Keene city councilors adopted a non-binding resolution setting goals for the municipality and its residents to switch all electricity use to renewable sources by 2030 and to do the same with thermal and transportation energy by 2050. The council charged the Energy and Climate Committee to create an energy plan for the city at-large, and sharing success stories about local energy projects is a part of that plan. Here one such story and video:
In 2018 Zach Luse was looking for more space for his growing digital marketing company, Paragon Digital Marketing, which he started 6 years ago and employs 12 people. He was looking to add 30-40 new jobs over the next five years, but needed more space. When the former Grace United Methodist Church building at 34 Court Street came on the market last year Luse bought it, saying he wanted the agency to remain downtown, and the old Grace church building was the right location. The 11,127 square-foot structure also gives the agency room to grow, he said, while providing it with a unique location that suits the agency’s outside-the-box vibe.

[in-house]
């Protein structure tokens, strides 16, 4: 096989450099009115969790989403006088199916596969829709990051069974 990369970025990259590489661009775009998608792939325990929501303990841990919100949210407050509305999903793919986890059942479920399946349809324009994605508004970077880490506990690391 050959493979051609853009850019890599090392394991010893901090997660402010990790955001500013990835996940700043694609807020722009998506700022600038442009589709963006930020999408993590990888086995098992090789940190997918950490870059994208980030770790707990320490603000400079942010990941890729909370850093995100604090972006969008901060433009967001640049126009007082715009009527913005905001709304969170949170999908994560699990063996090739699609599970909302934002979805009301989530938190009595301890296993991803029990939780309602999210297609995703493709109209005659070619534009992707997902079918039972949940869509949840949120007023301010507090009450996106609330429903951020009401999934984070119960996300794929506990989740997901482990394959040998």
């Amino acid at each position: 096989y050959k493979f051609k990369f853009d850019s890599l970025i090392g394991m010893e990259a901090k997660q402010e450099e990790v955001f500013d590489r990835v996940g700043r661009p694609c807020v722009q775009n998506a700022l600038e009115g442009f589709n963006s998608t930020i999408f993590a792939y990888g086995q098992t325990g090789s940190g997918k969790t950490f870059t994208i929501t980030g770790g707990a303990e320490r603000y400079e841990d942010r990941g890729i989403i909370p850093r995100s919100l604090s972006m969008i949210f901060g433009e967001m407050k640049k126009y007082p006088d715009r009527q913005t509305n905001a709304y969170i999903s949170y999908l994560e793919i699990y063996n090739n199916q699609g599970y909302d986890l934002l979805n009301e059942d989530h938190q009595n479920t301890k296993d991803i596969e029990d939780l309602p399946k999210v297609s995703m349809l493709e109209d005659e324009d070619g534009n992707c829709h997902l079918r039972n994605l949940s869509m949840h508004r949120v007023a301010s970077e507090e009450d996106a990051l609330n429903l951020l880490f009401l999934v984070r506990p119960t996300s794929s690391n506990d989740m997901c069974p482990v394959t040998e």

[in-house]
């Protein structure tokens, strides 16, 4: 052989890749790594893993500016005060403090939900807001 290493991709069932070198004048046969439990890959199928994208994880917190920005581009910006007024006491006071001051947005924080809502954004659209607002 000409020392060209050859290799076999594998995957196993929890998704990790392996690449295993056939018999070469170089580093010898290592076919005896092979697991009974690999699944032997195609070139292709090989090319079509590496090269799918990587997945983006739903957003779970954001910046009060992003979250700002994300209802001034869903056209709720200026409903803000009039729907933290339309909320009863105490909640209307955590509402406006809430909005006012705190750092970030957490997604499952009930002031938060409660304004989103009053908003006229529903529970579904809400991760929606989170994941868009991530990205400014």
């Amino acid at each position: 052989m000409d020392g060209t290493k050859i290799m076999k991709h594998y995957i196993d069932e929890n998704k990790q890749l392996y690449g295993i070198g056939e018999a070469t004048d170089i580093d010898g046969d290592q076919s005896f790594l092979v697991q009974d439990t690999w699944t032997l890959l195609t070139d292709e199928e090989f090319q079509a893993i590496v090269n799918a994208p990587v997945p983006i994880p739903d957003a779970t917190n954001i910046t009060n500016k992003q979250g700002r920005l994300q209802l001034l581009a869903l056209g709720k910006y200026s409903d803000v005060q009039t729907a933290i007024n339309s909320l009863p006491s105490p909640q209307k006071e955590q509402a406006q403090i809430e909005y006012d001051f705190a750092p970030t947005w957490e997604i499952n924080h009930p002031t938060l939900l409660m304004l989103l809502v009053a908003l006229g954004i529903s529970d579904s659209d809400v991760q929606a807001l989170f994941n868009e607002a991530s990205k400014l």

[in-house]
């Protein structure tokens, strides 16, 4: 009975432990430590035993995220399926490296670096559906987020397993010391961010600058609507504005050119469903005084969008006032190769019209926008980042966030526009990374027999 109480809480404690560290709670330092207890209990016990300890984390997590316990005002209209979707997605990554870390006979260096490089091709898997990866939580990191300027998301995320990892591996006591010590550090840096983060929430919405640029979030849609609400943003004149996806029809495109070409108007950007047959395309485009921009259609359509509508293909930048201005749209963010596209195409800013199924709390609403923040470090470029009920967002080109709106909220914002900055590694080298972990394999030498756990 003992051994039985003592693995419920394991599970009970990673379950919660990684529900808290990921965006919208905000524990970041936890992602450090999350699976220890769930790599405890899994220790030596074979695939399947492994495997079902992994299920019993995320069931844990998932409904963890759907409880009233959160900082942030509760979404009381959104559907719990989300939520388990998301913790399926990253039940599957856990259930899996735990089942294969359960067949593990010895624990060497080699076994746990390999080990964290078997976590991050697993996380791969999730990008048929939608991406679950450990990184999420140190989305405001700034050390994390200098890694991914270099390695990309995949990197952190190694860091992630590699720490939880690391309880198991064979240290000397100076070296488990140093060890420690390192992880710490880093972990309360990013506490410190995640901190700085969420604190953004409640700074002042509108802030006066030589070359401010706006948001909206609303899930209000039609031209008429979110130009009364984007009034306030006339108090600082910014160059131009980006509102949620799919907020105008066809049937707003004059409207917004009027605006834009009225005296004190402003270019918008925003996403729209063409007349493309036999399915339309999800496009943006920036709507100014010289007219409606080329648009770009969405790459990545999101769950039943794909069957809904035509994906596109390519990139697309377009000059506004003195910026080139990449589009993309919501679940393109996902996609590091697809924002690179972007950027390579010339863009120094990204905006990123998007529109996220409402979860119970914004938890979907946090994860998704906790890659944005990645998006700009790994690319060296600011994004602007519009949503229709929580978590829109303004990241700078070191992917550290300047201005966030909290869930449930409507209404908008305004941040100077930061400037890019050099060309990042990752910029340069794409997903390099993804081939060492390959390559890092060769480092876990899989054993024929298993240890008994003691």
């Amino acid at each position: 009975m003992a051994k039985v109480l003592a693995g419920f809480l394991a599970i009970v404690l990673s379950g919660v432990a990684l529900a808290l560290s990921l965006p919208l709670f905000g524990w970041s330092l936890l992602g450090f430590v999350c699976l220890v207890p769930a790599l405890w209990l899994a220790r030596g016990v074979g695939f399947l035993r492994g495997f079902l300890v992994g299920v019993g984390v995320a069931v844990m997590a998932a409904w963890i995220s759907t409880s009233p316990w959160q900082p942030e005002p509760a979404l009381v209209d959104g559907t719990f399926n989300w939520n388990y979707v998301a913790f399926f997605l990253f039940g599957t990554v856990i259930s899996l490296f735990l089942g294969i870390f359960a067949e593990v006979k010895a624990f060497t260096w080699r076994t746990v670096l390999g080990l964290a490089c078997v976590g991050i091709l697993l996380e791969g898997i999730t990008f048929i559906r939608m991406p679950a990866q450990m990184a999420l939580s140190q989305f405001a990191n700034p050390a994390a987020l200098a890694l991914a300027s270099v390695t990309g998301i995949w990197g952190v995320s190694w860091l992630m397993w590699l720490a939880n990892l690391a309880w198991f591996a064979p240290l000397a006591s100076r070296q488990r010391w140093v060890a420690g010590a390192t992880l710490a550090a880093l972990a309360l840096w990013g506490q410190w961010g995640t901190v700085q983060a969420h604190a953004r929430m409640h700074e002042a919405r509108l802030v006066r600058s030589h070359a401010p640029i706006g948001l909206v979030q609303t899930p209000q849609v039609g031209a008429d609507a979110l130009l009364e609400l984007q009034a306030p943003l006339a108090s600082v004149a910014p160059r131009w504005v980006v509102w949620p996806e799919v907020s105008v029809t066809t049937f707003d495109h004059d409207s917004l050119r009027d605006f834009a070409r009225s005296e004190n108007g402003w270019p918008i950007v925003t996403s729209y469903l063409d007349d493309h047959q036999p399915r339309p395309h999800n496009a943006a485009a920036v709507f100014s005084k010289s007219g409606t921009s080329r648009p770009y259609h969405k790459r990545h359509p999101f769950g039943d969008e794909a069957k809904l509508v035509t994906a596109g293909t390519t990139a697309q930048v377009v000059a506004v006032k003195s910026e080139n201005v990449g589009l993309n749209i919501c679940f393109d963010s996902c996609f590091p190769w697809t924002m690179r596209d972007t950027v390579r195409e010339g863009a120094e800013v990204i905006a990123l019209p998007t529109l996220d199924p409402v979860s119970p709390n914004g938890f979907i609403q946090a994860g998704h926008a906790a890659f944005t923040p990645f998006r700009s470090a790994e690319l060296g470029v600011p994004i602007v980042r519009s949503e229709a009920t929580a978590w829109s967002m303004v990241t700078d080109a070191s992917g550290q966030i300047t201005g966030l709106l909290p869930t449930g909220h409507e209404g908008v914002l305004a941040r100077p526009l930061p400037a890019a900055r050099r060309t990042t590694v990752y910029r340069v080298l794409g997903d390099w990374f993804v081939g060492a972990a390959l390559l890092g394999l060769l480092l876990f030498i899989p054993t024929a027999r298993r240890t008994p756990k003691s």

“The big issue with the building was energy efficiency,” Luse said, adding that it was costing in the neighborhood of $40,000 to operate the steam boiler. He said he looked into energy efficiency and ways to take an old building like this and make it more sustainable. The answer was adding 34 kilowatts of solar arrays on the south-facing roof to power air-source heat pump technology that pulls heat out of air as cold as negative 20 degrees. That, along with a lot of air sealing, replacing the current lighting with LED lighting, installing new, energy efficient windows and adding insulation will allow Luse to use the solar power to provide all the heat and cooling plus most of the electric power for the company’s operations.
Luse helped make the numbers work by utilizing a state law that gives companies short-term property tax relief, working with federal finance agencies to get low-interest energy loans, and a newly increased city tax abatement program that exempts the costs associated with installing solar energy from property taxes.
“When it’s all said and done, the mortgage payments and loans on the energy improvements will likely be slightly higher than our current rent, and we’ll have twice the space,” Luse said. His advice to others who want to take old buildings and make them better is to search out the many new technologies as well as state and federal agencies out there that make affordable conversions possible.
Luse’s two children flipped the solar switches on September 11, 2019.